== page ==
Nov. 9, 2007
The school system in this country in general has been going away from the vo-tech and shop classes. But one program provides an opportunity for college prep students to get some shop experience.
ANN ARBOR, MI (Michigan Radio) - It's the first day of a weekend class at this machine shop near Pleasant Lake in south central Michigan. Advanced milling machines, programmable drills and other metal fabrication equipment line the walls in the brightly lit shop. The students are junior high-school age. They're hearing the dos and don'ts of working safely in a real machine shop. But after that, the assignment of the day is building a scale model of the latest project.
Well, this year, we're doing a two-seat hovercraft," says Chris Salow, the founder of these weekend shop classes, "I always wanted to build a hovercraft since I was a kid, so I'm fulfilling some of those fantasies, I guess. We wanted to actually build something that these kids could actually drive or fly themselves. And so we thought this would be something that would be cool because last year we did a couple of full-size chopper motorcycles and obviously with liability issues and their ages and so on we couldn't let them actually drive them. So, we think to complete the experience of building something hands-on, you should be able to get the enjoyment of being able to operate it.
Salow says he started these classes with private funding because he doesn't think the schools are giving these kids the chance to be as creative as they could be. That's because conventional wisdom at public schools tends to view vocational occupations as not for college-bound students.
The school system in this country in general has been going away from the vo-tech, the hands-on projects in schools and a lot of the shop classes are gone. And our feeling is that regardless of what your career choice is that hands-on experience, everyone should partake in, Salow said.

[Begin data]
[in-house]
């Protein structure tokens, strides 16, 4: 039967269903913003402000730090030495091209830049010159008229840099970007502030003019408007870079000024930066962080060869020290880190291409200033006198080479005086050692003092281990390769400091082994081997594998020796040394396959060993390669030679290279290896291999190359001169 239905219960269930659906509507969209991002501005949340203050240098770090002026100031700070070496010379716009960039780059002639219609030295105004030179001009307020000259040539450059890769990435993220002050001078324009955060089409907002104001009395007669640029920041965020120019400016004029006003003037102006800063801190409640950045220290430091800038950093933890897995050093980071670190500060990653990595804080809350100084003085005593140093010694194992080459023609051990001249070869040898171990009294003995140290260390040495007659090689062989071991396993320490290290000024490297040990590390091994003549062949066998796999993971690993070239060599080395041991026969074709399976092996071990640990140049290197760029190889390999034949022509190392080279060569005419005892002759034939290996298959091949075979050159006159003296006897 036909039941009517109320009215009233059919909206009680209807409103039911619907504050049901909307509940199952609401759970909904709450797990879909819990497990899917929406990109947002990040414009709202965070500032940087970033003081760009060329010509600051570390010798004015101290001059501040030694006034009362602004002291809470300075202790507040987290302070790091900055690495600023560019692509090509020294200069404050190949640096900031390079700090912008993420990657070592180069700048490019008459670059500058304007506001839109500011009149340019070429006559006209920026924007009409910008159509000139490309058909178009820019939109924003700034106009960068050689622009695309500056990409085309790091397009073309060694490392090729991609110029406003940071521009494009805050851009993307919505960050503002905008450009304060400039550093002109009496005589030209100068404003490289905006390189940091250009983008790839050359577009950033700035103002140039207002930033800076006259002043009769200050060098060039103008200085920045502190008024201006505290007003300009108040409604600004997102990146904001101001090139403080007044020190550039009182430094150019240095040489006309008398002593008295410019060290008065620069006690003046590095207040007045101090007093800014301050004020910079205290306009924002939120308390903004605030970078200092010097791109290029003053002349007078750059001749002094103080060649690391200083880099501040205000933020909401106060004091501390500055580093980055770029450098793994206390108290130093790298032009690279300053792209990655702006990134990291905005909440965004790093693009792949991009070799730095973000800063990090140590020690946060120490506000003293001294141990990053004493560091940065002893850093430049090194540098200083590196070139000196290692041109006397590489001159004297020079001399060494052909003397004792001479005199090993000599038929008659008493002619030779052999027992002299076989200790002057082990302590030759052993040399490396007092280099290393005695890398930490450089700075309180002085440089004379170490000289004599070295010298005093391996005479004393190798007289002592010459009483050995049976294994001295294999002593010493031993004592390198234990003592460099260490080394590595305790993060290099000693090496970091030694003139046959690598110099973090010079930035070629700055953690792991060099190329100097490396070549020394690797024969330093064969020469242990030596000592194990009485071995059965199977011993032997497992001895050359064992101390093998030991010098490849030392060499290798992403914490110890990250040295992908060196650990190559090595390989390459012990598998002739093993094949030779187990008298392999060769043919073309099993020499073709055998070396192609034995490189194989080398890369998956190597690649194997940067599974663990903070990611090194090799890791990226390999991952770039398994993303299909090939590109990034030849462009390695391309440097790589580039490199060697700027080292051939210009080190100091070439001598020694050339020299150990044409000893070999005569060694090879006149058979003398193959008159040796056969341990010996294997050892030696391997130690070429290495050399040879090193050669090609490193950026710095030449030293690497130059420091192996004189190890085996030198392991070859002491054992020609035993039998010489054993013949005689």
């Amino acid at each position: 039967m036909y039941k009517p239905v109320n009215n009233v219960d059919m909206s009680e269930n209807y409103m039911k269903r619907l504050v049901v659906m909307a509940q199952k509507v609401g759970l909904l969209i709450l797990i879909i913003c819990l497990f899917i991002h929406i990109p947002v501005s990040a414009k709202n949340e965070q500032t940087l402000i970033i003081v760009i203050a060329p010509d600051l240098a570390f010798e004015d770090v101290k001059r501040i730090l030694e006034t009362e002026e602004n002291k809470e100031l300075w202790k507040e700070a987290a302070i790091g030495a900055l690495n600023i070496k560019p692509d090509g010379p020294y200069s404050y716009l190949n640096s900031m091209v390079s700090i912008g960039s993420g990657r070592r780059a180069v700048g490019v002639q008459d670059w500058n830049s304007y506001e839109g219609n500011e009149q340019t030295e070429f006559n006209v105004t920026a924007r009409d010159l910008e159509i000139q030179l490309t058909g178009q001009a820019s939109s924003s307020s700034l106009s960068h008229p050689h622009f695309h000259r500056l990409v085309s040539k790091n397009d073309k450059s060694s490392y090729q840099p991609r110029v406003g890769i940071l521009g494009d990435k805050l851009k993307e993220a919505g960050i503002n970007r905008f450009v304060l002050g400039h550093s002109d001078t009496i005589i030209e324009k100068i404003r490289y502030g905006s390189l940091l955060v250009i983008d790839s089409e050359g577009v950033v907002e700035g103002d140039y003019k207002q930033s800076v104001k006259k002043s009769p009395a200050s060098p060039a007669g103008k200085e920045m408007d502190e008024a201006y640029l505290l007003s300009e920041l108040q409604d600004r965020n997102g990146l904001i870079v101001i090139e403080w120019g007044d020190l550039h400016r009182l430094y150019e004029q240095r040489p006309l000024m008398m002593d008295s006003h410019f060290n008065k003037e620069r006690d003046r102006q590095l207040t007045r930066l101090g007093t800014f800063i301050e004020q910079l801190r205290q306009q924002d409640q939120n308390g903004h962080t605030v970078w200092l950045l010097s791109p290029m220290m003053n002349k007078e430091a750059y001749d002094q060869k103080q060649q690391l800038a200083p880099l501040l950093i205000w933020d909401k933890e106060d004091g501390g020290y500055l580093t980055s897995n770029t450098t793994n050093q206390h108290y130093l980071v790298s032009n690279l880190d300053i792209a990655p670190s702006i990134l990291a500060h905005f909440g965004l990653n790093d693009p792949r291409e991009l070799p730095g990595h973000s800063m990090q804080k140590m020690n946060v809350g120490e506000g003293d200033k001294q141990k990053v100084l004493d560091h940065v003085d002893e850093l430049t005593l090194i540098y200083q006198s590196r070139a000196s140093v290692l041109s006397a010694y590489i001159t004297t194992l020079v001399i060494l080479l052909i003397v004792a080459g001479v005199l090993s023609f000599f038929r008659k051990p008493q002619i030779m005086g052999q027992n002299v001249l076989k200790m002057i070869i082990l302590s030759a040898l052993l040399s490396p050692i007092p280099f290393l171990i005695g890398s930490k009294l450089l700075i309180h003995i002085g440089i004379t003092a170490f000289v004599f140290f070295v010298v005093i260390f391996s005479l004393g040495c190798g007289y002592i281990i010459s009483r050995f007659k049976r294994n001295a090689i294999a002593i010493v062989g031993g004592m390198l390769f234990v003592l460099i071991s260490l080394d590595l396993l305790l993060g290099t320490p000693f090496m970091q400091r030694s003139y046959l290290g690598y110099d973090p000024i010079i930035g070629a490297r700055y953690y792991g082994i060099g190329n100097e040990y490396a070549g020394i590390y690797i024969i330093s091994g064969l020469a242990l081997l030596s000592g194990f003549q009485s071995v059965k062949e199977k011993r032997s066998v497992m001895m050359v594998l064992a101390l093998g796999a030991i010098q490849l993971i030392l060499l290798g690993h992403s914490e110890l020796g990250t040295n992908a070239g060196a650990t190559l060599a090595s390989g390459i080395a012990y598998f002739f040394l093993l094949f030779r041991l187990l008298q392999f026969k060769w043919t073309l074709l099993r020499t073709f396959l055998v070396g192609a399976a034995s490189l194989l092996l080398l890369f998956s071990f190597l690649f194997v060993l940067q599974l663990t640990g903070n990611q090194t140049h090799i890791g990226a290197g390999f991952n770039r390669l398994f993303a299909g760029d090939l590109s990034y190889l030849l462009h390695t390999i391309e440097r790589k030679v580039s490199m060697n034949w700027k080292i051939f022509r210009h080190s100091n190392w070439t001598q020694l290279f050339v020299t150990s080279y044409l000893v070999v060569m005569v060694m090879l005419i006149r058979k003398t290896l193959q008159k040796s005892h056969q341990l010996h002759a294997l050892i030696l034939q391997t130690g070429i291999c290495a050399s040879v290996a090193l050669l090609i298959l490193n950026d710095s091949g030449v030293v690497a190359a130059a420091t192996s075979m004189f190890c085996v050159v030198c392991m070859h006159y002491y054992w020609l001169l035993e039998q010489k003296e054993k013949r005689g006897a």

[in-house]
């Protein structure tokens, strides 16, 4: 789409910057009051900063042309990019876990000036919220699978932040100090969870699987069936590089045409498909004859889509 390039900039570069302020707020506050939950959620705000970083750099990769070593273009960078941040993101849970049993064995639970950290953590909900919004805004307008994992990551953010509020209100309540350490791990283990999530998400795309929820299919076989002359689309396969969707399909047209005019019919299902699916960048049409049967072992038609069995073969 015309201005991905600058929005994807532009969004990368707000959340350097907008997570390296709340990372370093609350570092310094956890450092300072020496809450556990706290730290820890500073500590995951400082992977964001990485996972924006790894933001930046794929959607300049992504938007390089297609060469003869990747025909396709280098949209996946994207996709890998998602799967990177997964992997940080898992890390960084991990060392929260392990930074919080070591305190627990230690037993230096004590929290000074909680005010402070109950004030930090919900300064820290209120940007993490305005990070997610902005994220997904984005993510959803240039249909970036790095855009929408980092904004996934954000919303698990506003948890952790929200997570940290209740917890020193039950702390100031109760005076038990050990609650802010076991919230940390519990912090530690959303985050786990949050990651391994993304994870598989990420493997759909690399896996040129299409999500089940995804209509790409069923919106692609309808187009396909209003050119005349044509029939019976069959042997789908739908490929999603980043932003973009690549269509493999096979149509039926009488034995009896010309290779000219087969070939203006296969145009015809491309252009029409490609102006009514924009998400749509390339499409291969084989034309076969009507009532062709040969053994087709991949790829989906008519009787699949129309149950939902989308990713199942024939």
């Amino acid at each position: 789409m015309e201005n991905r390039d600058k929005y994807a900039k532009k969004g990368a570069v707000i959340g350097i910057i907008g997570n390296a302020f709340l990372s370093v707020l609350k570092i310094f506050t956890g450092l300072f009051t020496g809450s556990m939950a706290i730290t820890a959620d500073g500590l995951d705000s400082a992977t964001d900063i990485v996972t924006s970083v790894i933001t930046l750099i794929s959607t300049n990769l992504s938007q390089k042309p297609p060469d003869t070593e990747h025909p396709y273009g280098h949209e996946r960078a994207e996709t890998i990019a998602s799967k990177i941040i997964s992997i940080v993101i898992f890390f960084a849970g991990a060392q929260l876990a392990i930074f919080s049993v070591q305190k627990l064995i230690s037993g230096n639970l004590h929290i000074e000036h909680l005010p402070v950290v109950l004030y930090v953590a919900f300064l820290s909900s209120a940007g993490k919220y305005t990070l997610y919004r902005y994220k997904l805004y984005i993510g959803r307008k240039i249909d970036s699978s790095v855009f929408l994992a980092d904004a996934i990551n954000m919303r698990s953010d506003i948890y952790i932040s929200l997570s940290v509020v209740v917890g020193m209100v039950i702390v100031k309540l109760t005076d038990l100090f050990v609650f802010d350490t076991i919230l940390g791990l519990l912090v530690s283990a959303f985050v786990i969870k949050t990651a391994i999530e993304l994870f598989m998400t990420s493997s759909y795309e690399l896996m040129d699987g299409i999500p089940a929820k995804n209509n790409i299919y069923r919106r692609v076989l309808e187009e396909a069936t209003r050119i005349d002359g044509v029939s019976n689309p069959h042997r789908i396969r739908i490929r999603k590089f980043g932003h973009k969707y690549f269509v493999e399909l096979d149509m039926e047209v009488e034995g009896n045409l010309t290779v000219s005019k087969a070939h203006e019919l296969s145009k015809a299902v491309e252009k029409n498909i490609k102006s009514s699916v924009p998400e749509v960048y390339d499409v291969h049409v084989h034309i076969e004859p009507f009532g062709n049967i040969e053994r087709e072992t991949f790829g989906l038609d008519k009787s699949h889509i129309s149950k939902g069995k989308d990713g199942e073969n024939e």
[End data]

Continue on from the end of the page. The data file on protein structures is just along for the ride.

Salow says a lot of people who want to do home improvement projects or fix their own lawn mower have no experience with tools. He claims even college students in engineering programs often come to their first project and have no hands-on experience with tools.
We called some professors at an engineering college. They didn't want to go on record,but they confirmed some students pick up a wrench for the first time for their final project.
Salow thinks all the kids with an interest in building things ought to get the chance to take shop in school.
And they're constantly getting the kids that aren't able to achieve in the other classes put in their classes," said Salow, "And then the kids that have to high of a G-P-A have a hard time getting in there even if they want to be in there."
In the shop the kids are beginning to assemble the scale models of the hovercraft they'll be building over the next several weeks.
One student talks to himself as he works, saying, " and then for some reason on this one--I don't know if it's right or not,--but she has the glossy side in. Glossy side in? Yeah. See? Glossy side's in and flat side's out. Oh! It goes like this.
One of the teachers of this course on the weekends is Travis Barnett. He's smiling as the kids read the instructions and seeon a small scale how their hovercraft is going to wor.
There's a lot of benefits with the hands-on," said Barnett, "You can tell someone how to do something, you know, ten times, but until they actually do it.
He nods toward the kids as they discover bit-by-bit how the hovercraft works. During the week, Barnett works at an alternative high school in the Concord Community School district. He smiles as the kids working together, discovering on their own, how to make the model work and soon their hovercraft models are skitting along the shop floor. Tyler Dunnig was one of the first ones to get his model running.
I think it's going to be really cool to be able to, like, ride it around and stuff. That's what I'm really looking forward to in all this, said Dunnig.
Hovering around the work tables, Chris Salow checks the kids progress and gives a helpful suggestion here and there. These are his kind of people, the kind of people who make all the things we take for granted work. He calls this culture, his culture,the Shop Rat Nation. And his nation even has a musical anthem he put together with the help of Madkap Studios.
Salow says the schools need to do more to encourage kids,kids of every ability, to pursue the vo-tech track and show them a little more respect for doing that.